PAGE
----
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The photon as a mediator particle

  1. Dec 26, 2009 #1
    I would like to ask some questions about the photon as a mediator particle of the electromagnetic force.

    As far as I know, in order to dertermine the complete state of a photon, we need to know the values of two entities, which are the position and momentum 4-vectors [tex]x^{\mu}[/tex] and [tex]p^{\mu}[/tex]. These are related through the HUP:
    [tex]\Delta x^{\mu}\Delta p^{\mu}\geq \frac{\hbar}{2}[/tex] (no summation)
    Also, photons always follow geodesic curves in space-time.

    However, despite the fact that no geodesics exit from beyond the event horizon of a black hole, charged black holes excert a Lorentz force on other charged bodies. It appears like photons, when mediating the Lorentz force, are exempt from the rules of GR. I see two possibilities:

    1. I have misunderstood something fundamental about charged black holes.
    2. I don't know enough particle physics to make intelligent guesses about mediator particles.

    If anyone could explain the issue to me, I would appreciate it.
     
  2. jcsd
  3. Dec 26, 2009 #2
    i googled and found the following
    https://www.physicsforums.com/showthread.php?t=65583
    summarizing virtual particles do not obey several properties that normal particles obey, they can travel faster than light, need not be on the mass shell and hence blind to the event horizon.
    also this is purely speculation and only a correct theory of QGR can tell us the answer
     
  4. Dec 26, 2009 #3

    bcrowell

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    Interesting question.

    One thing to point out is that what's really forbidden by GR is for *information* to escape from inside the event horizon; if it did, then there would be a local Minkowski frame in which the information was going faster than c, and that leads to a violation of causality.

    But the virtual photons coming from a charged black hole don't carry any information. By the no-hair theorem, you can't use them to gain any information about the distribution of charges inside the event horizon, or about the motion of the charges.
     
  5. Dec 26, 2009 #4
    As a "relativist", I have a little problem with speeds and transfers exceeding c. Putting that aside, I would like to raise a point mentioned in the thread Prathyush linked to.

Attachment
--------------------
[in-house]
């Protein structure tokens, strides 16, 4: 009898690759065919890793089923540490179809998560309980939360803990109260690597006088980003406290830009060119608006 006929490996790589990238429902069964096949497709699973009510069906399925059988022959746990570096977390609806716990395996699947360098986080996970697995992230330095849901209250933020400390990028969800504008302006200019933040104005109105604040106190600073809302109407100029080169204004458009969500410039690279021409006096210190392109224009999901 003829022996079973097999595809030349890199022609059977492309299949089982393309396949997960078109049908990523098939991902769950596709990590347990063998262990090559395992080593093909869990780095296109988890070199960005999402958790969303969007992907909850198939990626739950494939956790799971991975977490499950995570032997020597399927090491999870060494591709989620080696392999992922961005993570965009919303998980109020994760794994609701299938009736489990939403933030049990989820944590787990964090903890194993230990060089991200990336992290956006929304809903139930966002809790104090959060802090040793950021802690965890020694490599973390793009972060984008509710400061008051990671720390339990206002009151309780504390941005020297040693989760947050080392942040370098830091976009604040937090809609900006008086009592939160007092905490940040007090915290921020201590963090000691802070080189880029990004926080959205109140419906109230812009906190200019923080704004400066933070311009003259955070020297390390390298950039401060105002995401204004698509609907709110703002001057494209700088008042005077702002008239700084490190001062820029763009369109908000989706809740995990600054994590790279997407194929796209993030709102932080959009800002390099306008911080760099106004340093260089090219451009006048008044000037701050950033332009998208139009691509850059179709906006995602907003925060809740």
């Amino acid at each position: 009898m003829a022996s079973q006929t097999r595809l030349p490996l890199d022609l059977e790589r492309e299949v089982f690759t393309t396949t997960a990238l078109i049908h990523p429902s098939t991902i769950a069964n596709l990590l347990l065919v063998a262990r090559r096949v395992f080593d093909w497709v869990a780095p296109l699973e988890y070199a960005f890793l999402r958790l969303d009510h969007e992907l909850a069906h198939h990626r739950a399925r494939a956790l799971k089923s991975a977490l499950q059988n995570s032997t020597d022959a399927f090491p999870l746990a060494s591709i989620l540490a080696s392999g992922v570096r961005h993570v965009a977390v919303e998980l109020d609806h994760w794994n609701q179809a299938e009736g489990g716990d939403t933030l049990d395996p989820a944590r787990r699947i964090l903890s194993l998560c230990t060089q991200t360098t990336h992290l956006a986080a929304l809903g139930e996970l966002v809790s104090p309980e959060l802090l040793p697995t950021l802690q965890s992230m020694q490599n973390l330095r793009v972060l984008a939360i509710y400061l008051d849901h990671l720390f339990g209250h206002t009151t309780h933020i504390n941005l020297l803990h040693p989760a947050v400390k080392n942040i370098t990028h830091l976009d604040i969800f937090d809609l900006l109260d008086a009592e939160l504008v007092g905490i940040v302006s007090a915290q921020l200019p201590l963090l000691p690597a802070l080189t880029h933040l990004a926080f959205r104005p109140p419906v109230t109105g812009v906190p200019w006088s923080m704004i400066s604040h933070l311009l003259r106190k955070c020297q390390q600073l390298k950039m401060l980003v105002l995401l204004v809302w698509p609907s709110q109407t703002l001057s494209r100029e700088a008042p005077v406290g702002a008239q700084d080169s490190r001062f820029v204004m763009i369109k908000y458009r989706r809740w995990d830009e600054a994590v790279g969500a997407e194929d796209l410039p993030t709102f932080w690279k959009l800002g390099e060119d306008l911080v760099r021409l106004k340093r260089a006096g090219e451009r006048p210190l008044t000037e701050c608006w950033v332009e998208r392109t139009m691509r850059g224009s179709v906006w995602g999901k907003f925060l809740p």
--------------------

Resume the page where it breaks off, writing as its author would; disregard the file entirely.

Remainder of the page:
If the photons do not carry no "information" at all, how can they "inform" the outside world about the existance of and ammount of charge inside the black hole?
     
  6. Dec 26, 2009 #5

    bcrowell

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    To carry information, a wave has to be modulated. You can't carry information with just a DC signal (or with an unmodulated sine wave). This is why, for example, you can have phase velocities greater than c.

    This is exactly the same issue as the question of how the black hole can inform the outside world of the existence and amount of mass inside the black hole. This is information that was already present, and determinable by outside observers, before the black hole collapsed.
     
    Last edited: Dec 26, 2009
  7. Dec 26, 2009 #6
    A very interesting point, was unaware till now.
    What do u mean by this? Even a long time after the black hole collapse we can determine the mass of the blackhole
     
  8. Dec 27, 2009 #7

    bcrowell

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    Causality is violated if, for instance, I get information about which shirt I'm going to wear tomorrow. If I find out that I'm going to wear the red shirt tomorrow, I can create a paradox by intentionally wearing the blue shirt instead. This type of causality violation occurs in relativity whenever you have a particle with a spacelike world-line. This includes particles like tachyons that move faster than c, and it includes particles escaping through the event horizon of a black hole.

    Causality is not violated if I find out that 2+2=4, or that the mass of the sun has a certain value. These facts were true before I was born, and will still be true after I'm dead. Knowing the mass of a black hole is the same way. It doesn't create the possibility of any violation of causality. By conservation of mass-energy, the mass stays the same. It was the same before the black hole collapsed, and it will keep on being the same in the future.
     
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